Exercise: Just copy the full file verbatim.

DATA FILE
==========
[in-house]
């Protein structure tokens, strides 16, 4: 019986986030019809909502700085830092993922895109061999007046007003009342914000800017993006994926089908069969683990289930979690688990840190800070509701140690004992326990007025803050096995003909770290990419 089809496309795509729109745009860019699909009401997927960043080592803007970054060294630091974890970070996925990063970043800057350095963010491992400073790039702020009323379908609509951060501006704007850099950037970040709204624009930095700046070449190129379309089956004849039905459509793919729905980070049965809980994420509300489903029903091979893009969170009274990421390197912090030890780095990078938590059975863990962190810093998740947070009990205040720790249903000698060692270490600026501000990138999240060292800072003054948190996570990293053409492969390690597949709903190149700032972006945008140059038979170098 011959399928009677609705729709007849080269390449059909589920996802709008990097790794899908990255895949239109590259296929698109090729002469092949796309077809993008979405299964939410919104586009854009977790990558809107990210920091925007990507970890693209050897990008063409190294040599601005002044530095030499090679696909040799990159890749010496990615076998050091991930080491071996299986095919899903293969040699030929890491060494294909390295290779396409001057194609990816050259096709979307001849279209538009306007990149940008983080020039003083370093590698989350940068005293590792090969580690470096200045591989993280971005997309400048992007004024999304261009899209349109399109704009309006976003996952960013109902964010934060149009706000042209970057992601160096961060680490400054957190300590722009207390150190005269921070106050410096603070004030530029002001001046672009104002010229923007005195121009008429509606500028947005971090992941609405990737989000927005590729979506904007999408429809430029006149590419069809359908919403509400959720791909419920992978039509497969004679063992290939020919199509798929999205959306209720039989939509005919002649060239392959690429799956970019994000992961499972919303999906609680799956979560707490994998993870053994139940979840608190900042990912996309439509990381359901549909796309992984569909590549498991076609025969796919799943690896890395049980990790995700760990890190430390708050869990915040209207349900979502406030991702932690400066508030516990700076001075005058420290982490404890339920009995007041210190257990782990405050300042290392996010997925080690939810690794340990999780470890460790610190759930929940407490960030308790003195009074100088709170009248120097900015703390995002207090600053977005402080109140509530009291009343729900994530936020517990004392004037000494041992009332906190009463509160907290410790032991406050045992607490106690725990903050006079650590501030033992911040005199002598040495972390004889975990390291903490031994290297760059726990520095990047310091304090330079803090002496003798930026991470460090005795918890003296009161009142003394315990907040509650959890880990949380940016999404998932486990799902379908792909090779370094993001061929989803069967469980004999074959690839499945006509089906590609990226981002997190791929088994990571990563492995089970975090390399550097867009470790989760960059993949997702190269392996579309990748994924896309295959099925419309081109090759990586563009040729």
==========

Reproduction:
[in-house]
């Protein structure tokens, strides 16, 4: 019986986030019809909502700085830092993922895109061999007046007003009342914000800017993006994926089908069969683990289930979690688990840190800070509701140690004992326990007025803050096995003909770290990419 089809496309795509729109745009860019699909009401997927960043080592803007970054060294630091974890970070996925990063970043800057350095963010491992400073790039702020009323379908609509951060501006704007850099950037970040709204624009930095700046070449190129379309089956004849039905459509793919729905980070049965809980994420509300489903029903091979893009969170009274990421390197912090030890780095990078938590059975863990962190810093998740947070009990205040720790249903000698060692270490600026501000990138999240060292800072003054948190996570990293053409492969390690597949709903190149700032972006945008140059038979170098 011959399928009677609705729709007849080269390449059909589920996802709008990097790794899908990255895949239109590259296929698109090729002469092949796309077809993008979405299964939410919104586009854009977790990558809107990210920091925007990507970890693209050897990008063409190294040599601005002044530095030499090679696909040799990159890749010496990615076998050091991930080491071996299986095919899903293969040699030929890491060494294909390295290779396409001057194609990816050259096709979307001849279209538009306007990149940008983080020039003083370093590698989350940068005293590792090969580690470096200045591989993280971005997309400048992007004024999304261009899209349109399109704009309006976003996952960013109902964010934060149009706000042209970057992601160096961060680490400054957190300590722009207390150190005269921070106050410096603070004030530029002001001046672009104002010229923007005195121009008429509606500028947005971090992941609405990737989000927005590729979506904007999408429809430029006149590419069809359908919403509400959720791909419920992978039509497969004679063992290939020919199509798929999205959306209720039989939509005919002649060239392959690429799956970019994000992961499972919303999906609680799956979560707490994998993870053994139940979840608190900042990912996309439509990381359901549909796309992984569909590549498991076609025969796919799943690896890395049980990790995700760990890190430390708050869990915040209207349900979502406030991702932690400066508030516990700076001075005058420290982490404890339920009995007041210190257990782990405050300042290392996010997925080690939810690794340990999780470890460790610190759930929940407490960030308790003195009074100088709170009248120097900015703390995002207090600053977005402080109140509530009291009343729900994530936020517990004392004037000494041992009332906190009463509160907290410790032991406050045992607490106690725990903050006079650590501030033992911040005199002598040495972390004889975990390291903490031994290297760059726990520095990047310091304090330079803090002496003798930026991470460090005795918890003296009161009142003394315990907040509650959890880990949380940016999404998932486990799902379908792909090779370094993001061929989803069967469980004999074959690839499945006509089906590609990226981002997190791929088994990571990563492995089970975090390399550097867009470790989760960059993949997702190269392996579309990748994924896309295959099925419309081109090759990586563009040729």